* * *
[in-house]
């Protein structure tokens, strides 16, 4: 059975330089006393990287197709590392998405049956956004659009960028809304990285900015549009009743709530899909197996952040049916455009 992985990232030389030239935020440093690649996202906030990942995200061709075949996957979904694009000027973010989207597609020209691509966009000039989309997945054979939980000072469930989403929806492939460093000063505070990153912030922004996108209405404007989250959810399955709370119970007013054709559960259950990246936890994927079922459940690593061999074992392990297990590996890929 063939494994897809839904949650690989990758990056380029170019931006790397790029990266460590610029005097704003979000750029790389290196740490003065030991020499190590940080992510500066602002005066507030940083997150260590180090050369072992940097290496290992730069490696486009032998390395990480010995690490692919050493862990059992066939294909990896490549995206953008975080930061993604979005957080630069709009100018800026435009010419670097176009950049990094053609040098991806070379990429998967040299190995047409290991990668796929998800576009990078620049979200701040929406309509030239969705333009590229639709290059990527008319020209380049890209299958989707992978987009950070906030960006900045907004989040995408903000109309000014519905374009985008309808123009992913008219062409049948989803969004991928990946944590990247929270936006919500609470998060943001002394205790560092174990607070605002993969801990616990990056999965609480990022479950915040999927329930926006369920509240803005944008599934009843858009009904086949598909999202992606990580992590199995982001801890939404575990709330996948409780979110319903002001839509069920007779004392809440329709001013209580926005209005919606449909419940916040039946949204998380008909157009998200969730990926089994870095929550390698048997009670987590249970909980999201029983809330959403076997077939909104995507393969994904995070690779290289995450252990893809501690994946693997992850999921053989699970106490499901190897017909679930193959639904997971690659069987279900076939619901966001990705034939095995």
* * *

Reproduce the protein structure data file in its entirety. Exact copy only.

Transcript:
[in-house]
């Protein structure tokens, strides 16, 4: 059975330089006393990287197709590392998405049956956004659009960028809304990285900015549009009743709530899909197996952040049916455009 992985990232030389030239935020440093690649996202906030990942995200061709075949996957979904694009000027973010989207597609020209691509966009000039989309997945054979939980000072469930989403929806492939460093000063505070990153912030922004996108209405404007989250959810399955709370119970007013054709559960259950990246936890994927079922459940690593061999074992392990297990590996890929 063939494994897809839904949650690989990758990056380029170019931006790397790029990266460590610029005097704003979000750029790389290196740490003065030991020499190590940080992510500066602002005066507030940083997150260590180090050369072992940097290496290992730069490696486009032998390395990480010995690490692919050493862990059992066939294909990896490549995206953008975080930061993604979005957080630069709009100018800026435009010419670097176009950049990094053609040098991806070379990429998967040299190995047409290991990668796929998800576009990078620049979200701040929406309509030239969705333009590229639709290059990527008319020209380049890209299958989707992978987009950070906030960006900045907004989040995408903000109309000014519905374009985008309808123009992913008219062409049948989803969004991928990946944590990247929270936006919500609470998060943001002394205790560092174990607070605002993969801990616990990056999965609480990022479950915040999927329930926006369920509240803005944008599934009843858009009904086949598909999202992606990580992590199995982001801890939404575990709330996948409780979110319903002001839509069920007779004392809440329709001013209580926005209005919606449909419940916040039946949204998380008909157009998200969730990926089994870095929550390698048997009670987590249970909980999201029983809330959403076997077939909104995507393969994904995070690779290289995450252990893809501690994946693997992850999921053989699970106490499901190897017909679930193959639904997971690659069987279900076939619901966001990705034939095995």